The reality is that Egypt’s economy is neither on track to collapse nor is it likely to “boom.” The truth is decidedly less extreme yet remains troubling. Egypt’s economy won’t collapse because its international partners won’t allow it to. Egypt is too big to fail and the government knows it.
After outlawing protests and slowly dominating traditional media, the Egyptian state has embarked upon a multipronged strategy aimed at completely controlling and curtailing digital spaces, including censorship through website blocking, arrests based on social media posts, hacking attempts against activists, and the legalization of these practices through a myriad of new draconian laws.
EDEX was a rare opportunity for the country to showcase its military industry on the international stage. Egypt’s recent grandiose arms procurements from multiple sources, combined with aspirations of indigenous, self-sufficient arms industries, are efforts toward securing strategic and sustainable arms supplies but are likely destined to fall well short of government expectations.
The short term faith that Sisi will deliver stability and reform while stemming the flow of migrants may eventually give way to the long term reality; Egypt’s political system is highly fragile, while its economic program appears unsustainable, delivering pain without viable gain.
Egypt’s 2016 Church Construction Law established what was, on its face, a streamlined process for the construction of churches, and also provided for a committee to formalize churches which had been built illegally.
Lieutenant General Muhammad Hamdan Dagalo, known as Hemedti, is the commander of the Rapid Support Forces (RSF), a paramilitary force described by Human Rights Watch in a 2015 report as “Men With No Mercy” and may be the most controversial man in the TMC.
This week, officers went into the Dokki Police Station and threatened to send Egyptian activist and blogger Alaa Abdel Fattah back to jail if he did not stop talking about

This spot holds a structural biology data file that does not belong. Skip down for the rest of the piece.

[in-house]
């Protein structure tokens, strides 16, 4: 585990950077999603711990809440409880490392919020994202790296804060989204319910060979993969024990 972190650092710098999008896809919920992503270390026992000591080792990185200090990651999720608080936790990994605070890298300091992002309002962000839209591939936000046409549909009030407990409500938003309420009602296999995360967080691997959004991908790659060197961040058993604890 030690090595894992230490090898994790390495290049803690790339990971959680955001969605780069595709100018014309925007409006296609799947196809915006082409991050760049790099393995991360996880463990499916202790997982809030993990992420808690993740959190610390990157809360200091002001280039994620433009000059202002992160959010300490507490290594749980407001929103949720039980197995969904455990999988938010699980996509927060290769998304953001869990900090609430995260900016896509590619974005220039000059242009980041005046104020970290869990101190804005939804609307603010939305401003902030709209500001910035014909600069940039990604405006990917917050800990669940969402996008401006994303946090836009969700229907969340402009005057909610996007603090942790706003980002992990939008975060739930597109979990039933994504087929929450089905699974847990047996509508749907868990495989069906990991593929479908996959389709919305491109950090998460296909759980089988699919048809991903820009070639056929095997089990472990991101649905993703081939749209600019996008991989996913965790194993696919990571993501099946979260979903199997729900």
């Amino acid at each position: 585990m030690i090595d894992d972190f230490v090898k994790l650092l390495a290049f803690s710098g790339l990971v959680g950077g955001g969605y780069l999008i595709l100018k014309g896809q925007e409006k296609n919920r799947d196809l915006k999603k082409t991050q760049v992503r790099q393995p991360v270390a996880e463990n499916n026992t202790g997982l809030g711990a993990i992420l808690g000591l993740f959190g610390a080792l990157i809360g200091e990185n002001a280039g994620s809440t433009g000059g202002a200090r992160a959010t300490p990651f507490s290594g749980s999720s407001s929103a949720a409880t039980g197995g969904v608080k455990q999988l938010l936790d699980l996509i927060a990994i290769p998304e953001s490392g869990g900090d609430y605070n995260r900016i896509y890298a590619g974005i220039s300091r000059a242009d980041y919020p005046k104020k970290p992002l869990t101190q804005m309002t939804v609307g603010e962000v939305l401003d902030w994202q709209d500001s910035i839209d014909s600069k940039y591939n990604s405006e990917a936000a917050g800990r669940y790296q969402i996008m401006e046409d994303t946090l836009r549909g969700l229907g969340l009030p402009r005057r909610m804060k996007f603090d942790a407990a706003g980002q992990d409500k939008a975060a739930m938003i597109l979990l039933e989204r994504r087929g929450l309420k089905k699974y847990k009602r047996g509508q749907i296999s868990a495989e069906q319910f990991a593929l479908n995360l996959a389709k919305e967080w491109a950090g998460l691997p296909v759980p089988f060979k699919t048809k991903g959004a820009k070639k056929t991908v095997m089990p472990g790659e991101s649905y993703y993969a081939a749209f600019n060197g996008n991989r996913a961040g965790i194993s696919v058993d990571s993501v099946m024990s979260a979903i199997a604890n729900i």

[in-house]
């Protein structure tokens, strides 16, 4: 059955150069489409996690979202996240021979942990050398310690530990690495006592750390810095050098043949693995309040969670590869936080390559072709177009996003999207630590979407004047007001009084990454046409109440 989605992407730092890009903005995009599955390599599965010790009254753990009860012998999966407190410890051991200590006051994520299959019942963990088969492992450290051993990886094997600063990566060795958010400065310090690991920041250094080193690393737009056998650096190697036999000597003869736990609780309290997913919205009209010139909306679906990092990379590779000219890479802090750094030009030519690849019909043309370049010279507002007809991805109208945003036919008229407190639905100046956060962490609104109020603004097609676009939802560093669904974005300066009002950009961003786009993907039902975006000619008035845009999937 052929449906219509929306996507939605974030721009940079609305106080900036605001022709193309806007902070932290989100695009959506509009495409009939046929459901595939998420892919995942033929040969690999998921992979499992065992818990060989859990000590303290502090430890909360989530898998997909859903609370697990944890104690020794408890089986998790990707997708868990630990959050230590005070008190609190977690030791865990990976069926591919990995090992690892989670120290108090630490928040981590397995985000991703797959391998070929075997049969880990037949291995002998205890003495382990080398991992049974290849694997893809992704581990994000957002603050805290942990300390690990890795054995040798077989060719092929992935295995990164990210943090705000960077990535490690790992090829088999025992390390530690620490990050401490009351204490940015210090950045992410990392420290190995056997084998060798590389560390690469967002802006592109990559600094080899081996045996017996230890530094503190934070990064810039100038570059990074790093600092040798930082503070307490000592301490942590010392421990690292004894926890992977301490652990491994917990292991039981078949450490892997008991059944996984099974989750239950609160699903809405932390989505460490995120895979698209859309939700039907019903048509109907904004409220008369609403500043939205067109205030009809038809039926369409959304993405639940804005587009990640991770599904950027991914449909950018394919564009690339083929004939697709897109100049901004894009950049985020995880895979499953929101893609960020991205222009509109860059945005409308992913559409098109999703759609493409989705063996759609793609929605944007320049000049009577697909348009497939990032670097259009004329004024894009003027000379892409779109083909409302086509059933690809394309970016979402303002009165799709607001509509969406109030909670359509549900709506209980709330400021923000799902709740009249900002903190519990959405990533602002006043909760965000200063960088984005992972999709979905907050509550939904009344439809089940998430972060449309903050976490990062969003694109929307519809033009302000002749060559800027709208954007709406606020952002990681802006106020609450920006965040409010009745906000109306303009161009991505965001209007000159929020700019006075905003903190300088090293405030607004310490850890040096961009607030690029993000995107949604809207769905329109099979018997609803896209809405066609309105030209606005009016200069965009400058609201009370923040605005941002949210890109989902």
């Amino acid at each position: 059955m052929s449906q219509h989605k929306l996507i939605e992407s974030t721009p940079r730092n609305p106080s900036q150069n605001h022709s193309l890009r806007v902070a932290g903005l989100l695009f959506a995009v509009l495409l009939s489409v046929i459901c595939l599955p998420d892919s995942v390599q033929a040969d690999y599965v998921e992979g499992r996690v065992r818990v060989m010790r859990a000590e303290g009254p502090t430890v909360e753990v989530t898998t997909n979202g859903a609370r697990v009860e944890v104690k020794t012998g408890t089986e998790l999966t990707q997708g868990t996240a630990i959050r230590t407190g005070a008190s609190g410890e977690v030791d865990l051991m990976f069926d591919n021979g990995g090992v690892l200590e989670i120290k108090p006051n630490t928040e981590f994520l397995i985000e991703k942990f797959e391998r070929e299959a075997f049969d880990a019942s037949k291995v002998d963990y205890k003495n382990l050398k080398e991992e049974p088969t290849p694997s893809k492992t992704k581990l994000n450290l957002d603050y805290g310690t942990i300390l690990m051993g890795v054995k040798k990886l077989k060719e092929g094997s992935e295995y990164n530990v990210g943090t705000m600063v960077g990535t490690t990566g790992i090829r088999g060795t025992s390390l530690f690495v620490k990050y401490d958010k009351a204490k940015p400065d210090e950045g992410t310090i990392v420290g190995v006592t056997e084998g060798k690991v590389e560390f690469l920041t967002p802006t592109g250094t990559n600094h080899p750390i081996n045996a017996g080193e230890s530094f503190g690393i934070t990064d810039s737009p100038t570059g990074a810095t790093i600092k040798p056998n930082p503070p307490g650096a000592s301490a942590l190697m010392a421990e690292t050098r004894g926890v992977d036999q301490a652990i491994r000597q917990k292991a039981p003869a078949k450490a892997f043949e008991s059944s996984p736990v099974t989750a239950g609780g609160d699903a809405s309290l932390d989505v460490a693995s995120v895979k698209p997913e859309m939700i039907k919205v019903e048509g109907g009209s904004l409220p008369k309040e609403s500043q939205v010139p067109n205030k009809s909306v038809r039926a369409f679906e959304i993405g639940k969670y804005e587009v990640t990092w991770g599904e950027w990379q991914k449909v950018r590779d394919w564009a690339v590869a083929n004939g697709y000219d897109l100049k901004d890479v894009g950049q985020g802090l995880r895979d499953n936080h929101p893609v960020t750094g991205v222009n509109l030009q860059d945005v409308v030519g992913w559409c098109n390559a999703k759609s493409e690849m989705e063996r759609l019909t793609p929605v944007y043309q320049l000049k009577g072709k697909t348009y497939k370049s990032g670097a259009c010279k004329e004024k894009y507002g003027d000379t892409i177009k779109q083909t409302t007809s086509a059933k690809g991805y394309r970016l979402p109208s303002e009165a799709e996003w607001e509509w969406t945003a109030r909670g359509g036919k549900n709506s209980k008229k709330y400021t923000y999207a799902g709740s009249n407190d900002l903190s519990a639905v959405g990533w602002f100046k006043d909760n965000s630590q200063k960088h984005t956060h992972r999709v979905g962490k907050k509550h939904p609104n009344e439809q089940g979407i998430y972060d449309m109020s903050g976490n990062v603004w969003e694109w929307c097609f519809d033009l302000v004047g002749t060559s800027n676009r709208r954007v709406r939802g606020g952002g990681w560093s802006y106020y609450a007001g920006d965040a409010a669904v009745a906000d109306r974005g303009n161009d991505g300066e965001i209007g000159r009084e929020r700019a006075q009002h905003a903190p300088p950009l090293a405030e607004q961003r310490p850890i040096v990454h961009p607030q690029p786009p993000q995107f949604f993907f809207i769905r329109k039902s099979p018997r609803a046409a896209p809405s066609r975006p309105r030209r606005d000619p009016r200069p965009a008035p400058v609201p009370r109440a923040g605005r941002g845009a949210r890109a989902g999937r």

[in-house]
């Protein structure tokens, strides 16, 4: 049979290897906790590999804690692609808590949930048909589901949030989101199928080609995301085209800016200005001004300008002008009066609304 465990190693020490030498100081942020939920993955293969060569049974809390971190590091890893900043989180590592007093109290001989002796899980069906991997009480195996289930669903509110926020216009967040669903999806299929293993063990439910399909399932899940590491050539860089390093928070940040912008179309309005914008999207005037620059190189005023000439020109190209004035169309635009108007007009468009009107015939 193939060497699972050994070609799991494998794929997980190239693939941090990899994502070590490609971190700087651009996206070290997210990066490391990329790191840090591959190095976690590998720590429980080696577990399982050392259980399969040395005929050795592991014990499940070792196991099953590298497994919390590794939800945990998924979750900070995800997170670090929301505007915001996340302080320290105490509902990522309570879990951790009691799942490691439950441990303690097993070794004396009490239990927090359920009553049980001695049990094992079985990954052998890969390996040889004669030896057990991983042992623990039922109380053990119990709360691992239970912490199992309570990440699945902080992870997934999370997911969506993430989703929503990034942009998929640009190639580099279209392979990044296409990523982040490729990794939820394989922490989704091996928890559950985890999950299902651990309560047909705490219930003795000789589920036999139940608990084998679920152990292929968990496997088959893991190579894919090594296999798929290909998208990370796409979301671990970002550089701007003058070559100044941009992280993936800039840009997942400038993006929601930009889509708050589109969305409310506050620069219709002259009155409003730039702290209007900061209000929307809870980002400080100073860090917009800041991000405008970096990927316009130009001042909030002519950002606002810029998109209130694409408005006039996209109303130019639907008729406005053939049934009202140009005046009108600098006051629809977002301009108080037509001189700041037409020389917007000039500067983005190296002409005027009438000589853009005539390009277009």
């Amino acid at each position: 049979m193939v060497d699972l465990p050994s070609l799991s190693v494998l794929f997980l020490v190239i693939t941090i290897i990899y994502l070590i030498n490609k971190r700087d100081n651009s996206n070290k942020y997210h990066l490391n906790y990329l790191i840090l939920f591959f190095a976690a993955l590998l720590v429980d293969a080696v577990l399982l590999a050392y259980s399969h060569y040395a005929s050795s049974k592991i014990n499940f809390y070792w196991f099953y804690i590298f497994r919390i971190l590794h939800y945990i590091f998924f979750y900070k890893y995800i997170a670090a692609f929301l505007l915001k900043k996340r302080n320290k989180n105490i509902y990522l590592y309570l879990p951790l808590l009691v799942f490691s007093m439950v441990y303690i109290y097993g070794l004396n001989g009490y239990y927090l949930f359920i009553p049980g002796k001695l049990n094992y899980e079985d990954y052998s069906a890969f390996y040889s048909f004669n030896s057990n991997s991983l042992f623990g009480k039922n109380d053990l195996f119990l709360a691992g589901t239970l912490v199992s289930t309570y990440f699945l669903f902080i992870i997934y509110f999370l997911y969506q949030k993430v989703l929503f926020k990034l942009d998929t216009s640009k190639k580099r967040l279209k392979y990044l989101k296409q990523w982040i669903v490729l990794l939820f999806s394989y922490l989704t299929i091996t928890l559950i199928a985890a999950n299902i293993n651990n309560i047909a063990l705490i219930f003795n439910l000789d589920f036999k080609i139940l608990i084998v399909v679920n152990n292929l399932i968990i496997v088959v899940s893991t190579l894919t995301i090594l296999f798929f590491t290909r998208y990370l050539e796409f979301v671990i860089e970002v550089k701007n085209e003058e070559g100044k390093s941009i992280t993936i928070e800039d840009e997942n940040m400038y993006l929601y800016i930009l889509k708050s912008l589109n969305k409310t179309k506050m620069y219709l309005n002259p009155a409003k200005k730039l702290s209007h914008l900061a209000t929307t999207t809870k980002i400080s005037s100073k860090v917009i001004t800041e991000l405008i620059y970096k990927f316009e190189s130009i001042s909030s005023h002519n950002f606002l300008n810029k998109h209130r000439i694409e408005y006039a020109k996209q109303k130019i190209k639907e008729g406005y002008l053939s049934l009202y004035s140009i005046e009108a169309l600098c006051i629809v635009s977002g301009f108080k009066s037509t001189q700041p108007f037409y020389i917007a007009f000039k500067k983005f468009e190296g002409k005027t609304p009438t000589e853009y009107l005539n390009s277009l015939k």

The Egyptian government is currently in the midst of amending its constitution, with grave consequences for the political pluralism that blossomed in the wake of the 2011 revolution. The amendments, if passed, will allow President Abdel-Fattah El Sisi to pursue up to two consecutive six-year terms after his current term ends in 2022.
In one of the least surprising political developments in Egypt since 2013, President Abdel-Fattah El Sisi’s allies are moving to amend Egypt’s constitution so that he can continue to rule the country until 2034.
On December 12, 2018, Emad Kamal Sadek, 49, and his son David Emad, 21, were shot and killed by Rabea Mustafa Khalefa, an Egyptian police officer and guard, in front of the Holiness Revival Church in Minya in Upper Egypt.
When Sudanese President Omar al-Bashir visited Cairo on the week commemorating the Egyptian 2011 revolution, receiving needed public support from Egypt’s President Abdel-Fattah El Sisi during a joint press conference,
In July, the IMF released its third review of the economic reform program, which, very much like the previous two reviews, was full of praise of the Egyptian authorities for the strong implementation of the economic reform program.
This week, Tunisia has started choosing mayors through newly elected municipal councils across the country, which Tunisians hope will end decades of economic regional inequality and poverty in the interior.
After seeing the Women’s March in Washington, Bassem Sabry Fellow Oumayma Ben Abdallah reflects feminism in the U.S. and the importance of continued progress in women’s rights.
TIMEP Research Assistant Brad Youngblood provides an overview of the ways that Egypt’s Administrative Control Authority has been used by the country’s government.
TIMEP Senior Fellow Hassan Hassan examines speculation about the son of al-Qaeda’s founder being positioned to replace its aging current leader.
The Senate Subcommittee on State, Foreign Operations, and Related Programs released on September 6 a summary of its fiscal year 2018 appropriations bill.
Following mixed reactions to the Tunisian president’s call for full gender equality, Bassem Sabry Fellow Aymen Abderahmen emphasizes the importance of supporting Tunisia’s civil society.
TIMEP Nonresident Fellow Mai El-Sadany reacts to a court ruling on forced disappearances that iterated that the Ministry of Interior must disclose the location of all missing persons.
A bill in Tunisia that penalizes insulting the police and armed forces or publishing reports on their activities is a cause for concern, writes Bassem Sabry Fellow Aymen Abderahmen.